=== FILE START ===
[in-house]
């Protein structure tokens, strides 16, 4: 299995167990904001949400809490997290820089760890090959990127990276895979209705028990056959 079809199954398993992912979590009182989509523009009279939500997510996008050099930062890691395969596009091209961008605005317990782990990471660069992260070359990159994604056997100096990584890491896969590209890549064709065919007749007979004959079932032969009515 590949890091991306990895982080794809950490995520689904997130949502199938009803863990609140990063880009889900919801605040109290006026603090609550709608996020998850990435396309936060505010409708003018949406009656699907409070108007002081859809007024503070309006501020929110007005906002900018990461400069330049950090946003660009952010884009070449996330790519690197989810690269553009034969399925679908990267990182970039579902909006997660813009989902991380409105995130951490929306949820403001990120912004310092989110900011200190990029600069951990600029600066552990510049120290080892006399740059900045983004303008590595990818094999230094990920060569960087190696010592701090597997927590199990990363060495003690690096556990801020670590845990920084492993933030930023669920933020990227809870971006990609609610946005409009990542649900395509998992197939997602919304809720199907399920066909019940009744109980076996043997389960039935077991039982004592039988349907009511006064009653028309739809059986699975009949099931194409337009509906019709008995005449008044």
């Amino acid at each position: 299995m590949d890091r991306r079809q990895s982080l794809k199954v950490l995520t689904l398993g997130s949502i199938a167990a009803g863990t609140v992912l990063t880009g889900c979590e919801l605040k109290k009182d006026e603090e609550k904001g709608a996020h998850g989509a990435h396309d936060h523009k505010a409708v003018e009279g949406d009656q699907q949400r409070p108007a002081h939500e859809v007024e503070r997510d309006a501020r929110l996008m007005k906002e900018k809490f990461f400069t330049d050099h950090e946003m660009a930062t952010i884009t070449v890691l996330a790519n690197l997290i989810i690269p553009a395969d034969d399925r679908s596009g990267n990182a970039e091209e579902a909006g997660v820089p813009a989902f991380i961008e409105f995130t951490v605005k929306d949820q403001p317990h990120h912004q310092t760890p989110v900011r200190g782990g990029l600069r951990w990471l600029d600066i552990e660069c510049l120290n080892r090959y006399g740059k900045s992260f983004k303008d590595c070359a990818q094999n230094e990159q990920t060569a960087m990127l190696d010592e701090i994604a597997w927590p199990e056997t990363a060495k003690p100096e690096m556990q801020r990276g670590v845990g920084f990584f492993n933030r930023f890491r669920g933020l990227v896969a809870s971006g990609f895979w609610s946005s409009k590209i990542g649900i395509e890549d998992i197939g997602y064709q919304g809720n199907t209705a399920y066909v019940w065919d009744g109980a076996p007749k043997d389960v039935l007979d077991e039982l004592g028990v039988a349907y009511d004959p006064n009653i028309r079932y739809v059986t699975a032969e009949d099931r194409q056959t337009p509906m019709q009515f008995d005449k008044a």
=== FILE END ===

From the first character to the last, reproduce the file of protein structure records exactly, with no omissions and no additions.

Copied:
[in-house]
């Protein structure tokens, strides 16, 4: 299995167990904001949400809490997290820089760890090959990127990276895979209705028990056959 079809199954398993992912979590009182989509523009009279939500997510996008050099930062890691395969596009091209961008605005317990782990990471660069992260070359990159994604056997100096990584890491896969590209890549064709065919007749007979004959079932032969009515 590949890091991306990895982080794809950490995520689904997130949502199938009803863990609140990063880009889900919801605040109290006026603090609550709608996020998850990435396309936060505010409708003018949406009656699907409070108007002081859809007024503070309006501020929110007005906002900018990461400069330049950090946003660009952010884009070449996330790519690197989810690269553009034969399925679908990267990182970039579902909006997660813009989902991380409105995130951490929306949820403001990120912004310092989110900011200190990029600069951990600029600066552990510049120290080892006399740059900045983004303008590595990818094999230094990920060569960087190696010592701090597997927590199990990363060495003690690096556990801020670590845990920084492993933030930023669920933020990227809870971006990609609610946005409009990542649900395509998992197939997602919304809720199907399920066909019940009744109980076996043997389960039935077991039982004592039988349907009511006064009653028309739809059986699975009949099931194409337009509906019709008995005449008044």
């Amino acid at each position: 299995m590949d890091r991306r079809q990895s982080l794809k199954v950490l995520t689904l398993g997130s949502i199938a167990a009803g863990t609140v992912l990063t880009g889900c979590e919801l605040k109290k009182d006026e603090e609550k904001g709608a996020h998850g989509a990435h396309d936060h523009k505010a409708v003018e009279g949406d009656q699907q949400r409070p108007a002081h939500e859809v007024e503070r997510d309006a501020r929110l996008m007005k906002e900018k809490f990461f400069t330049d050099h950090e946003m660009a930062t952010i884009t070449v890691l996330a790519n690197l997290i989810i690269p553009a395969d034969d399925r679908s596009g990267n990182a970039e091209e579902a909006g997660v820089p813009a989902f991380i961008e409105f995130t951490v605005k929306d949820q403001p317990h990120h912004q310092t760890p989110v900011r200190g782990g990029l600069r951990w990471l600029d600066i552990e660069c510049l120290n080892r090959y006399g740059k900045s992260f983004k303008d590595c070359a990818q094999n230094e990159q990920t060569a960087m990127l190696d010592e701090i994604a597997w927590p199990e056997t990363a060495k003690p100096e690096m556990q801020r990276g670590v845990g920084f990584f492993n933030r930023f890491r669920g933020l990227v896969a809870s971006g990609f895979w609610s946005s409009k590209i990542g649900i395509e890549d998992i197939g997602y064709q919304g809720n199907t209705a399920y066909v019940w065919d009744g109980a076996p007749k043997d389960v039935l007979d077991e039982l004592g028990v039988a349907y009511d004959p006064n009653i028309r079932y739809v059986t699975a032969e009949d099931r194409q056959t337009p509906m019709q009515f008995d005449k008044a």